Wednesday, November 15, 2017

A Belated Farewell to Seydou Zombra

In 1987 French producer Jean Philippe Rykiel produced Soro, an album by the legendary Malian vocalist Salif Keita that was acclaimed as a World Music™ classic. Sorry, but I just hated it. I'm not saying that African musicians aren't allowed to take advantage of the latest in studio technology to appeal to an international audience, but something about that particular effort just left me cold. Keita's beautiful voice was swamped in instrumentation and rococo flourishes. What a waste!

Today's offering is Synimory (EMI E0199912-4), a 1991 cassette by Burkinabé singer Seydou Zombra. Synimory was also produced by Rykiel. On Youtube you can find a number of previous recordings by Zombra, and you know what? I like this one the most. Here the production elevates rather than overwhelms Zombra's rather impressive vocal chops.

The music of Burkina Faso is not well-known outside that country. Musicians from Burkina, like Amadou Balaké, often migrate to other countries, like Ivory Coast, to record and make a decent living. In Zombra's case it was apparently his parents who moved to Abidjan, where he was born in 1956. He is said to have been a talented footballer in his youth before becoming a sports announcer for Radio France International's program, "Les Dieux du Stade," and producing numerous other programs for the station. His first LP, Gnoumbono (Capriccio 37077), was released in 1979.

After a long illness, Zombra passed away in Paris on July 16 of last year. He is missed by sports fans and music aficionados alike. Adieu!
Seydou Zombra - Synimory

Seydou Zombra - Yeleen

Seydou Zombra - Fangan (Instrumental)

Seydou Zombra - Denwolo

Seydou Zombra - Fangan

Seydou Zombra - Synimory (Instrumental)

Download Synimory as a zipped file here.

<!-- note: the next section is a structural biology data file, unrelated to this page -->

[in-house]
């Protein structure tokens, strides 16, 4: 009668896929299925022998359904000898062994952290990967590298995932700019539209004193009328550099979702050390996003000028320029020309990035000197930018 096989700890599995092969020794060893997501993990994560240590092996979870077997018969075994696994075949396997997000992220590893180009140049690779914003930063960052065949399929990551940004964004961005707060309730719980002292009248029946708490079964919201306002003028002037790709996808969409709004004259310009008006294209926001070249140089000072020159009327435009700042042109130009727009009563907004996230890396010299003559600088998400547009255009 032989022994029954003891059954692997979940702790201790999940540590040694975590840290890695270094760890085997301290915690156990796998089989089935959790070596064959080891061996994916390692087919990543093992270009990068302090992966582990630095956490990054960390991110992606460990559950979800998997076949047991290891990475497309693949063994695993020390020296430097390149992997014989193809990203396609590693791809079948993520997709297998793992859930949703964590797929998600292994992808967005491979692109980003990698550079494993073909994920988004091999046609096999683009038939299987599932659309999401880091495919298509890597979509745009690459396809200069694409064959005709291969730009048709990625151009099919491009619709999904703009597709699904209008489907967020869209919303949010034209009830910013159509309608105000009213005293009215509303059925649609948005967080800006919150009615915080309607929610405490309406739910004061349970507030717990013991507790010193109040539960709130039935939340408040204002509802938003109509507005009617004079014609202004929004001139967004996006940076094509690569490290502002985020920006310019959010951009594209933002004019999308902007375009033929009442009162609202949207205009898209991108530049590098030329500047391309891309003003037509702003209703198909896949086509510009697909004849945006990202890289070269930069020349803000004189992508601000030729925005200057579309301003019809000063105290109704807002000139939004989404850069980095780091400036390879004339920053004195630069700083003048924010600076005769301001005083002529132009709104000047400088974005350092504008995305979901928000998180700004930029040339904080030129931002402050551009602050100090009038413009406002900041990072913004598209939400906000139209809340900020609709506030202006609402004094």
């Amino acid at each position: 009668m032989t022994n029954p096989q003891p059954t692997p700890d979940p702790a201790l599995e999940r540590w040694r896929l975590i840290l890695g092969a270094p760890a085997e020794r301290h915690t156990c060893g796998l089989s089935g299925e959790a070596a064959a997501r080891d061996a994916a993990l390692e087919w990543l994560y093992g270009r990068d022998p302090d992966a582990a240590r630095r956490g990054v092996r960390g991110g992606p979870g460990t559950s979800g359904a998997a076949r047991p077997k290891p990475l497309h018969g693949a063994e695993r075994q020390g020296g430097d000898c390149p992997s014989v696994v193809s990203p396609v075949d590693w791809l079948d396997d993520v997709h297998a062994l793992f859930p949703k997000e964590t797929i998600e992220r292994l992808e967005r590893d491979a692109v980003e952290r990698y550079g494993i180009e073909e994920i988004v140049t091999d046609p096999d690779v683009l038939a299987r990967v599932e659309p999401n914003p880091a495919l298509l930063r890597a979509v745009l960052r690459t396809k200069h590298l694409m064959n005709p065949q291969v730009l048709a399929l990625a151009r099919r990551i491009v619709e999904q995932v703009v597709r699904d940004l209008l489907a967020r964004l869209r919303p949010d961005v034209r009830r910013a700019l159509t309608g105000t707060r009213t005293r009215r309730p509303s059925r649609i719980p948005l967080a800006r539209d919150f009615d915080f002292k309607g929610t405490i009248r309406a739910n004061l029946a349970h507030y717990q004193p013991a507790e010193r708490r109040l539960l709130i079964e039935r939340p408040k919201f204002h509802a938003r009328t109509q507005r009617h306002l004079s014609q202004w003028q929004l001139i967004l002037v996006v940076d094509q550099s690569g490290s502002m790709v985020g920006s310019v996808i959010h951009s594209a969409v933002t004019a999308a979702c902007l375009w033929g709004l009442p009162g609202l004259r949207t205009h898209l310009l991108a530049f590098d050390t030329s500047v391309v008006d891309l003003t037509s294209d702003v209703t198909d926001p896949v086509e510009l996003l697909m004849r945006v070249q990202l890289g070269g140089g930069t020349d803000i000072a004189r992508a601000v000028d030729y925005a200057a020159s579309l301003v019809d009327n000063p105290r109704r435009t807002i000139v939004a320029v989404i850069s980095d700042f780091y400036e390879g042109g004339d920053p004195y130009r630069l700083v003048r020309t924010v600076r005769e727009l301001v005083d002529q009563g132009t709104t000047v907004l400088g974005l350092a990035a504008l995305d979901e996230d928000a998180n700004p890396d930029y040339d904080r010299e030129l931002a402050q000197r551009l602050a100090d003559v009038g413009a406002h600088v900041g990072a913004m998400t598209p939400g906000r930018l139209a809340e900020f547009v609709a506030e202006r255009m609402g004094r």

Rico Le Schwartz said...

Jean-Philippe Rykiel is not only a producer but a keyboard player. Son of the fashion designer Sonia Rykiel, he is blind. He is very appreciated among the african musicians community. Living in Paris, I'm lucky to have the opportunity to attend african musicians live concerts. Rykiel is very often present and invited on stage to play with the artists.

Matthew Lavoie said...

Thanks for this post John. I have never heard this cassette, or of Seydou Zombra for that matter. Funny you feature Jean-Phillipe. I was listening to a cassette that he arranged and played on this weekend and was thinking about doing a post featuring him. He is probably the most connected musician in all of Francophone Africa and has an extraordinary discography. He is also a wickedly talented musician. I agree with you about Soro. I didn't enjoy it much at the time of its release. A few months back i returned to it, trying to give it another shot. I still don't enjoy it.

Tim Harrison said...

I really liked this post, thanks. I also agree with you 100% about the early ventures of West African superstars into the shiny studios of Paris. They removed the heart and soul from their music, however unwittingly, maybe also because the westernised producers failed to see their previous music from both an evolving African and a mature European perspective. Some artists (Youssou N'dour for example) never recovered and drifted into overproduced jazz-funk drivel, whilst some (Baaba Maal, for example) learned, adapted, evolved and improved.

Anonymous said...

Have to agree with, John, about French studio over-production applied to excellent African artists, and Soro in particular. It became a de facto standard for many years with emigrees, as you know. Synimory's one of the best I've heard for building on an enlarged vocal and orchestral base, rather than imposing it to material where it doesn't fit. Thanks for sharing it!